Thurgood Marshall is an immensely important figure in the American Civil Rights movement, and the film Marshall does a solid job of depicting one of the more interesting episodes of his career early on.
In 1940, Joseph Spell, an African American man working in Connecticut, was accused of raping his white mistress and throwing her into a river. He maintained his innocence and Thurgood Marshall, played by Chadwick Boseman, was dispatched from the National Association for the Advancement of Colored People to defend him in court. Paired with an insurance lawyer from Connecticut named Sam Friedman, the two have to work together to secure SPell’s freedom. In an engaging plot twist, Marshall is not allowed to speak in court due to not being a registered lawyer in the state of Connecticut and thus must dictate all of his legal actions through Friedman. Josh Gad turns in an excellent performance as Friedman, and both he and Boseman’s characters bond over having to deal with racist slurs due to their heritage.
Sterling K. Brown plays Joseph Spell, fresh off an Emmy win for best actor in “This is Us.” He turns in an emotionally charged performance as a man dealing with the possibility of being sentenced to death for a crime he did not commit. His best moment comes when he is called to the witness stand and cross-examined by both legal parties. His tearful testimony and Gad’s closing argument are what eventually sway the jury to a not-guilty verdict.
Other strong performances come from Dan Stevens who plays the opposing lawyer representing the State of Connecticut, Lorin Willis. Stevens is best known from his role as Matthew Crawley in “Downton Abbey”. He captures Willis’ superior attitude well and delivers his final racist insults towards Friedman with anger. Kate Hudson does a commendable job as Eleanor Strubing, the woman accusing Spell of rape and attempted murder. She depicts an incredibly tragic character, one who has to deal with an abusive husband in an unfamiliar town.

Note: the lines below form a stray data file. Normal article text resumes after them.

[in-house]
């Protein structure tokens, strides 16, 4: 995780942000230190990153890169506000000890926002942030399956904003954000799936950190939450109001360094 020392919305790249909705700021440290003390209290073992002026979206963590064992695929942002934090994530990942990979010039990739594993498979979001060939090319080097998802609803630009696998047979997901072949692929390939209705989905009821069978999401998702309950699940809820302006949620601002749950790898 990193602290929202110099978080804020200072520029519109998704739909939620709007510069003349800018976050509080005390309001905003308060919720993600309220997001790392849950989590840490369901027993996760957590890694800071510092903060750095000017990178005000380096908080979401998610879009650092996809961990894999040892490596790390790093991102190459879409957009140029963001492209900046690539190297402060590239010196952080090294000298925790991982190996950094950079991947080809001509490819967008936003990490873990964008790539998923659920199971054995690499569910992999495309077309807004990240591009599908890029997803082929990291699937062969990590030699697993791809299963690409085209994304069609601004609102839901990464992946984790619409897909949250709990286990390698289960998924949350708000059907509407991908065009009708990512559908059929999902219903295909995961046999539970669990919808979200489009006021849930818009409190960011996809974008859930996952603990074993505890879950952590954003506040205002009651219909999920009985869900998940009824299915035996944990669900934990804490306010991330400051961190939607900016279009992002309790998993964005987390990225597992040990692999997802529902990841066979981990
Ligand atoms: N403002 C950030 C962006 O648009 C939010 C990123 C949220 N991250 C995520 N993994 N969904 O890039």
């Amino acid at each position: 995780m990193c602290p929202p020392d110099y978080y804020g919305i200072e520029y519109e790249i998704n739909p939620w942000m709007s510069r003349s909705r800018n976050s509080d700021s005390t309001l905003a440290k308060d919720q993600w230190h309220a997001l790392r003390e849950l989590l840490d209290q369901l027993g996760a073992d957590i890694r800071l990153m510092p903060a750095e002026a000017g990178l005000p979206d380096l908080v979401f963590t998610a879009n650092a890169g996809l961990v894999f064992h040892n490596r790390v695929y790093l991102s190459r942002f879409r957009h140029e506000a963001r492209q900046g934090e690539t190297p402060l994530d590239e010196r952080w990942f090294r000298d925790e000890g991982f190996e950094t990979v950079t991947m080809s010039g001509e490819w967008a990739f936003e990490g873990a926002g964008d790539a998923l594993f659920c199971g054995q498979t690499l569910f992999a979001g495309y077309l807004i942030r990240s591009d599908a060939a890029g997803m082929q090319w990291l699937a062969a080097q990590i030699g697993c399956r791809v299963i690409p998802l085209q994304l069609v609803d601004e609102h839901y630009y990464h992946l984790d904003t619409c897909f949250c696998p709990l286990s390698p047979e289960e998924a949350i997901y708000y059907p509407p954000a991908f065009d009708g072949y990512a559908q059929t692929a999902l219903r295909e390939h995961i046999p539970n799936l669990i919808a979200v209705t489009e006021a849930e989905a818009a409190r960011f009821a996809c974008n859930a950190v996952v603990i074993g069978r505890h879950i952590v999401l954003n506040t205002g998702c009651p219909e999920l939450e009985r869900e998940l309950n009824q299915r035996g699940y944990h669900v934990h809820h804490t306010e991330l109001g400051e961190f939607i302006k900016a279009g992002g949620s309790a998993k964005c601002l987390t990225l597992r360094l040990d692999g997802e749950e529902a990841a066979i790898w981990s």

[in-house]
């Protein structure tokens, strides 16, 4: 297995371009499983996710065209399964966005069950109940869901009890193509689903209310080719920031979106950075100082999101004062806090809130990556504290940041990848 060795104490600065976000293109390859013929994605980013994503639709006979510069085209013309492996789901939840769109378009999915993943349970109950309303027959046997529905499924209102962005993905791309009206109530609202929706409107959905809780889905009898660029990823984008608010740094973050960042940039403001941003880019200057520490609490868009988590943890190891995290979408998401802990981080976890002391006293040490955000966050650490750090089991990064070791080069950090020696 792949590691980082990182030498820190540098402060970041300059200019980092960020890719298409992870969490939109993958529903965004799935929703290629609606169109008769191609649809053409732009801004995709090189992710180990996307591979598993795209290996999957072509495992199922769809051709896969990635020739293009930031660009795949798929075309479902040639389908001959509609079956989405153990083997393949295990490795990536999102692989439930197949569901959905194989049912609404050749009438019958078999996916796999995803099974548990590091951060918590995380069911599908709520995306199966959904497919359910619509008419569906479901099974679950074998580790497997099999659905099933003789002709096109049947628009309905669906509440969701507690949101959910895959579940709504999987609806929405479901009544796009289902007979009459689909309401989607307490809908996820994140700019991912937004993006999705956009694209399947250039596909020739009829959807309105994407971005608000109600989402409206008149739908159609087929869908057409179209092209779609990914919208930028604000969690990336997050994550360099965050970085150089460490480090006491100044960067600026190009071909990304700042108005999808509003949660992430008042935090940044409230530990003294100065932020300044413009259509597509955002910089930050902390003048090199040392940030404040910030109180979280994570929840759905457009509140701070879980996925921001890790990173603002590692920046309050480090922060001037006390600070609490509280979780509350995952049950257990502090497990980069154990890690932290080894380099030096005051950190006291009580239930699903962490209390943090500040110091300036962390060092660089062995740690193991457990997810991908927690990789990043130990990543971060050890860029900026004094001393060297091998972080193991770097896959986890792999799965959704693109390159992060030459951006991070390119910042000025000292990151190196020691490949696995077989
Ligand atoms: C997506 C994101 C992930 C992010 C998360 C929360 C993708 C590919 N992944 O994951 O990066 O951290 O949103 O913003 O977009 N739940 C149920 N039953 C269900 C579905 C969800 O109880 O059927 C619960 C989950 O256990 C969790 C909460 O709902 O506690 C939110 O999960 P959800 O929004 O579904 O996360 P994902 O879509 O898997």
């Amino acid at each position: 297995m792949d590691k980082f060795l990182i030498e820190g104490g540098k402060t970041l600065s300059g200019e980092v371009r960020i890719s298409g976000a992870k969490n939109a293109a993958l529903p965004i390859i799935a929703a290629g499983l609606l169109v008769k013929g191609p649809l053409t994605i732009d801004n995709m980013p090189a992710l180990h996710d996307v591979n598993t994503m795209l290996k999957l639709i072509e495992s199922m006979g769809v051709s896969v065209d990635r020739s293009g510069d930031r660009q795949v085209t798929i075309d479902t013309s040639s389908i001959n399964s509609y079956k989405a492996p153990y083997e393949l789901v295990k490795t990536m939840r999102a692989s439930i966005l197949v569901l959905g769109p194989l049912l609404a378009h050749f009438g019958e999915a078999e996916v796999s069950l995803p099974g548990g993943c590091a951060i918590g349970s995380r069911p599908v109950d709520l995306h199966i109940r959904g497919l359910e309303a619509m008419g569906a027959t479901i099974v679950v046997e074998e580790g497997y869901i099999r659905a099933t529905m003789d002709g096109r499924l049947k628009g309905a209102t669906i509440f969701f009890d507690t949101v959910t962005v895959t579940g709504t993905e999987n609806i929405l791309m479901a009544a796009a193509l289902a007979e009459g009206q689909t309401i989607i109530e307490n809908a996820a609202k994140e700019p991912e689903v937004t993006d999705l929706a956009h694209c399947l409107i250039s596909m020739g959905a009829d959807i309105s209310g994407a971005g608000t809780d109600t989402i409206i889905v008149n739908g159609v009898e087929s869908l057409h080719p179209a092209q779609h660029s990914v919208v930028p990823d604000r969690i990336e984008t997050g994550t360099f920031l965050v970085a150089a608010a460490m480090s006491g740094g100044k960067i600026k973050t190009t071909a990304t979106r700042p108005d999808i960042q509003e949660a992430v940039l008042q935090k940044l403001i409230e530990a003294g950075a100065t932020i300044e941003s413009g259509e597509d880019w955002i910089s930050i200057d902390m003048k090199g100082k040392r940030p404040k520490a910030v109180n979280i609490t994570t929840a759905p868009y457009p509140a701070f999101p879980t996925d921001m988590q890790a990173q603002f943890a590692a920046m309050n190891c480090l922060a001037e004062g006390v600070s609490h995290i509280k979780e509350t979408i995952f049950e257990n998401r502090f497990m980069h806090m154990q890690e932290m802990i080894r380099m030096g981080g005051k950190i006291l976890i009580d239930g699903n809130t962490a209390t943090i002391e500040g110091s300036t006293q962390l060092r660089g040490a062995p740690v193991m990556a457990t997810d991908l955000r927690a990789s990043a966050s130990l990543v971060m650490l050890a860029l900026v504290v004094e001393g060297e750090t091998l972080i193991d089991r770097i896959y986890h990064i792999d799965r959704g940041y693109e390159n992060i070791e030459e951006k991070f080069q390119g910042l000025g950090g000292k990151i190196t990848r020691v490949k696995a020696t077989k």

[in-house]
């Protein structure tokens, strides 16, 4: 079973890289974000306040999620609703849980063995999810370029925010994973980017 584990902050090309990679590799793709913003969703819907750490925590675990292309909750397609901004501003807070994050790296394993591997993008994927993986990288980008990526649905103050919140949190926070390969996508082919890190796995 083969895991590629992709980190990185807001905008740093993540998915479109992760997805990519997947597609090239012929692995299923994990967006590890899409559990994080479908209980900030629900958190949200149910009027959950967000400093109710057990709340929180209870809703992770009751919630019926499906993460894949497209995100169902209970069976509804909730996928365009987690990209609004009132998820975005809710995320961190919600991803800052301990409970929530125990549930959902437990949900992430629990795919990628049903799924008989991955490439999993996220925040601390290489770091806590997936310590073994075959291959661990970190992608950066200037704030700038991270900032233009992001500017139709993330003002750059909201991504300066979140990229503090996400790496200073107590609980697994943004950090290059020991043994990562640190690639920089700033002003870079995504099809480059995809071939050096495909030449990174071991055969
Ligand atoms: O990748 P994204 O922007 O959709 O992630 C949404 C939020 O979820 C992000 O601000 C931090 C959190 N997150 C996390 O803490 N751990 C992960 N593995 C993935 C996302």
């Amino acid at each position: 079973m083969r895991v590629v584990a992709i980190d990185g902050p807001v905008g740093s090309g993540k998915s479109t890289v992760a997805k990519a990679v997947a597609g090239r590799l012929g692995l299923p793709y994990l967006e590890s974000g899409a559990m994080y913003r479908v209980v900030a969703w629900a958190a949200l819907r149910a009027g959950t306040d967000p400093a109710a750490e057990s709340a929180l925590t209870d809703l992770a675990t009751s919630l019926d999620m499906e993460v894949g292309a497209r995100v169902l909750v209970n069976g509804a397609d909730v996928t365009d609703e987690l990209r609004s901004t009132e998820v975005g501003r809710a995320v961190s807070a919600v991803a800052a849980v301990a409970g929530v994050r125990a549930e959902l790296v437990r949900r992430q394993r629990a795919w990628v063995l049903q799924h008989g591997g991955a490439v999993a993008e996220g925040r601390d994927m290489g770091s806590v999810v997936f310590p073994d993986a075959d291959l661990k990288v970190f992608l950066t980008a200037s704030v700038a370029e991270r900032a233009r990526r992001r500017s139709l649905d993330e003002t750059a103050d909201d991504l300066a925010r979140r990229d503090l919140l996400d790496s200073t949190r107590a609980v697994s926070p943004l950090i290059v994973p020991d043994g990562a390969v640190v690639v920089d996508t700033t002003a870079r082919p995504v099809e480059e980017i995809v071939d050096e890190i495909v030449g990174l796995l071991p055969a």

There are a few negative parts of the movie, however. There is little development between Marshall and his wife; she only appears in a few scenes. Both Friedman and Marshall have to deal with great personal strife during the trial as well. Marshall’s wife has a miscarriage during her pregnancy, but you never quite see the impact it has on the couple outside of one emotionally charged and tearful phone call. Friedman and his wife have to deal with the news that some of their Jewish family members still in Europe have been captured by Nazi forces, but again their discussion about it lasts for but a few brief seconds.
All in all, Marshall does a good job as a classic legal drama that focuses on other important members of the case outside of the titular character. It is an interesting and engaging movie that highlights one of the most important figures in American legal history. Its final end credits give the viewers a conclusion to each character and provides the information that Marshall would be eventually sworn in as the first African American Justice of the Supreme Court in 1967. Both riveting and informative, Marshall is highly recommended.
Seamus McKeever is a campus correspondent for The Daily Campus. He can be reached via email at firstname.lastname@example.org.